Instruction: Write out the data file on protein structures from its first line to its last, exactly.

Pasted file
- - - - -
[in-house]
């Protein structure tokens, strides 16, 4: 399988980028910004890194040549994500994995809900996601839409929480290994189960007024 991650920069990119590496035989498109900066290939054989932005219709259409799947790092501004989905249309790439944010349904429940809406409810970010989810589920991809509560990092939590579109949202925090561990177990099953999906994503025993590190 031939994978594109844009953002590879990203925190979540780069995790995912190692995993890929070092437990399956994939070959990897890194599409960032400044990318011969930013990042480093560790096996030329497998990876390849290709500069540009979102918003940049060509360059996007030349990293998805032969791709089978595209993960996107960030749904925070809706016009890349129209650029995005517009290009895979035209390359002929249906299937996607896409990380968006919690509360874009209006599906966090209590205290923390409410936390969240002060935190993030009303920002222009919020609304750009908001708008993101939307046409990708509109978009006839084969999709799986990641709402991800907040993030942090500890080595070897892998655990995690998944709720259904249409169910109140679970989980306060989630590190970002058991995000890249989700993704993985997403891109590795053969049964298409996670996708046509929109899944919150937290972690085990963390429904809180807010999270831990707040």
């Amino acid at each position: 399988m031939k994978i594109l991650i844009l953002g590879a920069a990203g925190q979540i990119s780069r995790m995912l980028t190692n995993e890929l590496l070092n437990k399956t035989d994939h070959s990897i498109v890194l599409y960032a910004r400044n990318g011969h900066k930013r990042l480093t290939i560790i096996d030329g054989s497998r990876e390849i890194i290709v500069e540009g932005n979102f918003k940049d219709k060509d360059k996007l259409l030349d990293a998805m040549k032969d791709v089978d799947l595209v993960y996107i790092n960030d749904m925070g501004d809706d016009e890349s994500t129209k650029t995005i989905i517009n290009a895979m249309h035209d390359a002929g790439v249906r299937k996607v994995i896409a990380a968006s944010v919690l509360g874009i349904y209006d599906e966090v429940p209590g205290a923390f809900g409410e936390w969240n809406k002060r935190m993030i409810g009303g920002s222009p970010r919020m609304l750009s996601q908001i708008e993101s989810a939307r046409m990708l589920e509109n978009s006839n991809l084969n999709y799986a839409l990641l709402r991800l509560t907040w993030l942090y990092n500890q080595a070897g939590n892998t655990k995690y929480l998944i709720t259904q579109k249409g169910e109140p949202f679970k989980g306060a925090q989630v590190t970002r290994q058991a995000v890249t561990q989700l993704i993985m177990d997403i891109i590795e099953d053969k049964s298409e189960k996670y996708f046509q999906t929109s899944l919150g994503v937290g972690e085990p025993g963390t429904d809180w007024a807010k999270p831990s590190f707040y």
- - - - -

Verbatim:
[in-house]
């Protein structure tokens, strides 16, 4: 399988980028910004890194040549994500994995809900996601839409929480290994189960007024 991650920069990119590496035989498109900066290939054989932005219709259409799947790092501004989905249309790439944010349904429940809406409810970010989810589920991809509560990092939590579109949202925090561990177990099953999906994503025993590190 031939994978594109844009953002590879990203925190979540780069995790995912190692995993890929070092437990399956994939070959990897890194599409960032400044990318011969930013990042480093560790096996030329497998990876390849290709500069540009979102918003940049060509360059996007030349990293998805032969791709089978595209993960996107960030749904925070809706016009890349129209650029995005517009290009895979035209390359002929249906299937996607896409990380968006919690509360874009209006599906966090209590205290923390409410936390969240002060935190993030009303920002222009919020609304750009908001708008993101939307046409990708509109978009006839084969999709799986990641709402991800907040993030942090500890080595070897892998655990995690998944709720259904249409169910109140679970989980306060989630590190970002058991995000890249989700993704993985997403891109590795053969049964298409996670996708046509929109899944919150937290972690085990963390429904809180807010999270831990707040």
């Amino acid at each position: 399988m031939k994978i594109l991650i844009l953002g590879a920069a990203g925190q979540i990119s780069r995790m995912l980028t190692n995993e890929l590496l070092n437990k399956t035989d994939h070959s990897i498109v890194l599409y960032a910004r400044n990318g011969h900066k930013r990042l480093t290939i560790i096996d030329g054989s497998r990876e390849i890194i290709v500069e540009g932005n979102f918003k940049d219709k060509d360059k996007l259409l030349d990293a998805m040549k032969d791709v089978d799947l595209v993960y996107i790092n960030d749904m925070g501004d809706d016009e890349s994500t129209k650029t995005i989905i517009n290009a895979m249309h035209d390359a002929g790439v249906r299937k996607v994995i896409a990380a968006s944010v919690l509360g874009i349904y209006d599906e966090v429940p209590g205290a923390f809900g409410e936390w969240n809406k002060r935190m993030i409810g009303g920002s222009p970010r919020m609304l750009s996601q908001i708008e993101s989810a939307r046409m990708l589920e509109n978009s006839n991809l084969n999709y799986a839409l990641l709402r991800l509560t907040w993030l942090y990092n500890q080595a070897g939590n892998t655990k995690y929480l998944i709720t259904q579109k249409g169910e109140p949202f679970k989980g306060a925090q989630v590190t970002r290994q058991a995000v890249t561990q989700l993704i993985m177990d997403i891109i590795e099953d053969k049964s298409e189960k996670y996708f046509q999906t929109s899944l919150g994503v937290g972690e085990p025993g963390t429904d809180w007024a807010k999270p831990s590190f707040y």